Aberdeen Proving Ground, MD – Harford County, Maryland students used a virtual laboratory to solve real-world problems as part of a learning experience developed by the U.S. Army’s Combat Capabilities Development Command Chemical Biological Center (DEVCOM CBC).
The Center held a virtual laboratory exhibit and learning experience during the Magic of Science Fair and Family Festival hosted by the Discovery Center at Water’s Edge. The virtual reality outreach project was part of CBC’s years-long commitment to science, technology, engineering and mathematics (STEM) outreach and education.
This effort was funded by the Army Educational Outreach Program (AEOP) and led by eCYBERMISSION, an AEOP STEM competition for students in grades six through nine, administered by the National Science Teaching Association (NSTA). In the virtual laboratory, the students were challenged to solve a real problem that DoD scientists and engineers have worked on that could ultimately assist Soldiers in the field. This particular challenge was to design a way to extract water from the atmosphere for drinking in extremely harsh, dry climates. A team of Center scientists and engineers, led by Center research chemist Dr. Jared Decoste, worked with eCYBERMISSION and commercial software company ROAM VR to storyboard a script and sequence of steps for the students to follow in the virtual laboratory environment.
Once immersed, the students created their own designer molecules, known as metal-organic frameworks (MOFs), to extract water from the atmosphere and store it inside the material’s pores. The students selected combinations of organic struts such as oxygen, hydrogen and carbon; plus metal nodes such as copper, zinc or zirconium to create a MOF best suited to the job. Creating these three-dimensional crystalline structures is much like using tinker toys to construct a customized lattice, according to DeCoste.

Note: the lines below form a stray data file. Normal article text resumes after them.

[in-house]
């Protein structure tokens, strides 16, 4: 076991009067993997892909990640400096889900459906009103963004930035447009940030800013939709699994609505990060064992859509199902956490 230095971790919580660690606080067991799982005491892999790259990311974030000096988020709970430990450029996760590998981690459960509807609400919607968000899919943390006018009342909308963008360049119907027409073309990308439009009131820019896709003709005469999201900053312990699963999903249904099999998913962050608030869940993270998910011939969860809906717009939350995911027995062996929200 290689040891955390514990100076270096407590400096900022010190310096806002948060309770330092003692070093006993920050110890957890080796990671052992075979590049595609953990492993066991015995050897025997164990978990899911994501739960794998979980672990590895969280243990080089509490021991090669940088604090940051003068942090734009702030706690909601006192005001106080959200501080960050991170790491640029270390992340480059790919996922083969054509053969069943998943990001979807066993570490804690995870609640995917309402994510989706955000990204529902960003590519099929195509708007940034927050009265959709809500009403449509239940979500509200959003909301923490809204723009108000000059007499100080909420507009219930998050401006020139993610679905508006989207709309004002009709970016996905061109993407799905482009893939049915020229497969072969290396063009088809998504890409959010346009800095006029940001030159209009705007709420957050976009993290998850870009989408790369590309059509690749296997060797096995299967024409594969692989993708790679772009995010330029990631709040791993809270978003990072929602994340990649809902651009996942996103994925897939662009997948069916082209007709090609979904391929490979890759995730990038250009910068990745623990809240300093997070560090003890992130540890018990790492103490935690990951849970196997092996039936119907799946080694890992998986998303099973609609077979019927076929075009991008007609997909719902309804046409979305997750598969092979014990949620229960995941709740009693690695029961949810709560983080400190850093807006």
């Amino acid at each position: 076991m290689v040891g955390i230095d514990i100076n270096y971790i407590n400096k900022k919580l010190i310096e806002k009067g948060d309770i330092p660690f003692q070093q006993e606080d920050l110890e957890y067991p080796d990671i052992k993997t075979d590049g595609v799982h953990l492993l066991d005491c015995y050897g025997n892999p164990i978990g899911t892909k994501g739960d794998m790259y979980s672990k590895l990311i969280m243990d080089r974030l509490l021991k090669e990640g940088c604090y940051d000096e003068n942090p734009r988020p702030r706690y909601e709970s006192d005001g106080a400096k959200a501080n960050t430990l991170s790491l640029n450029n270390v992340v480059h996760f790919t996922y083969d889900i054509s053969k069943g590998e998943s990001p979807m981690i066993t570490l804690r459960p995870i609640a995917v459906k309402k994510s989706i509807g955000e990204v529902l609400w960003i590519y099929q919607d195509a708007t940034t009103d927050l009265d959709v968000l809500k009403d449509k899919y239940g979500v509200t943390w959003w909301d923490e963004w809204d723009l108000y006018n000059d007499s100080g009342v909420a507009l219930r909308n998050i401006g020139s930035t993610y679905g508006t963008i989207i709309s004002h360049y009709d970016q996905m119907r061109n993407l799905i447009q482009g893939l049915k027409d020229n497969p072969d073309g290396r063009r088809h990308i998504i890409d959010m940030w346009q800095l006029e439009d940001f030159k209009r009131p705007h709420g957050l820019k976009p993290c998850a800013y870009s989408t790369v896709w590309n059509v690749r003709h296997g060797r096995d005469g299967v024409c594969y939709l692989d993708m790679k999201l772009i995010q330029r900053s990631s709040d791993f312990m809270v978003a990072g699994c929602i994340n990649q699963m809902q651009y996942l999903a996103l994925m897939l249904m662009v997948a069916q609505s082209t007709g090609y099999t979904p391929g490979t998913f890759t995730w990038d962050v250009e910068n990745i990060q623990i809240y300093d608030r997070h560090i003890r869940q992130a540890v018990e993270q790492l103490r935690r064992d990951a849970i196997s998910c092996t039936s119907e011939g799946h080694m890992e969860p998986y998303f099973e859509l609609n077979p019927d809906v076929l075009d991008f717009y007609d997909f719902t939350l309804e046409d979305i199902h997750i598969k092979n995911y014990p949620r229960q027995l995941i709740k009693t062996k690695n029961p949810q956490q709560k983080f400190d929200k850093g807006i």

Center research chemist Ann Kulsiewicz provided the virtual voice that guided the students through their experience, which included virtually mixing the appropriate chemicals in a beaker, heating their creations in a virtual oven, and ultimately testing their MOF’s efficacy for adsorbing water in a virtual test chamber. During the process, the students were able to virtually hold the molecules they constructed and rotate them in three dimensions to decide how they might improve on their design. The students were also given a critique whether their material would give a Soldier enough water by the Center’s technical noncommissioned officer, Sgt. First Class Robert Olsen.
DeCoste was pleased with the results. “Traditionally, we have not been able to have a K-12 audience work in our laboratories and experience what an Army scientist does. By building our immersive virtual reality experience, we were able to bring the laboratory to each of those students. In one afternoon, dozens of students had the opportunity to work in a virtual lab, get feedback from a warfighter, and be exposed to scientific concepts that they never would have if it wasn't for this project,” he said.
The concept of extracting water from the atmosphere using customized materials started as a Defense Advanced Research Projects Agency project and is known as atmospheric water extraction. Together, the Center, eCYBERMISSION, AEOP, and ROAM turned it into an education module, including visualizations and animations. “It is our goal at eCYBERMISSION to inspire students to improve their communities with STEM while exposing them to the many STEM opportunities that the U.S. Army provides,” said Winnie Boyle, NSTA assistant director of AEOP. “We are proud of how this project succeeded in achieving these goals in a way that is fun and engaging for students and look forward to developing more technologies like this in the future.”
In the future, DEVCOM CBC and eCYBERMISSION are eager to develop more applications for further STEM outreach as well as other academic collaborations.
For more information about the DEVCOM Chemical Biological Center, visit https://cbc.DEVCOM.army.mil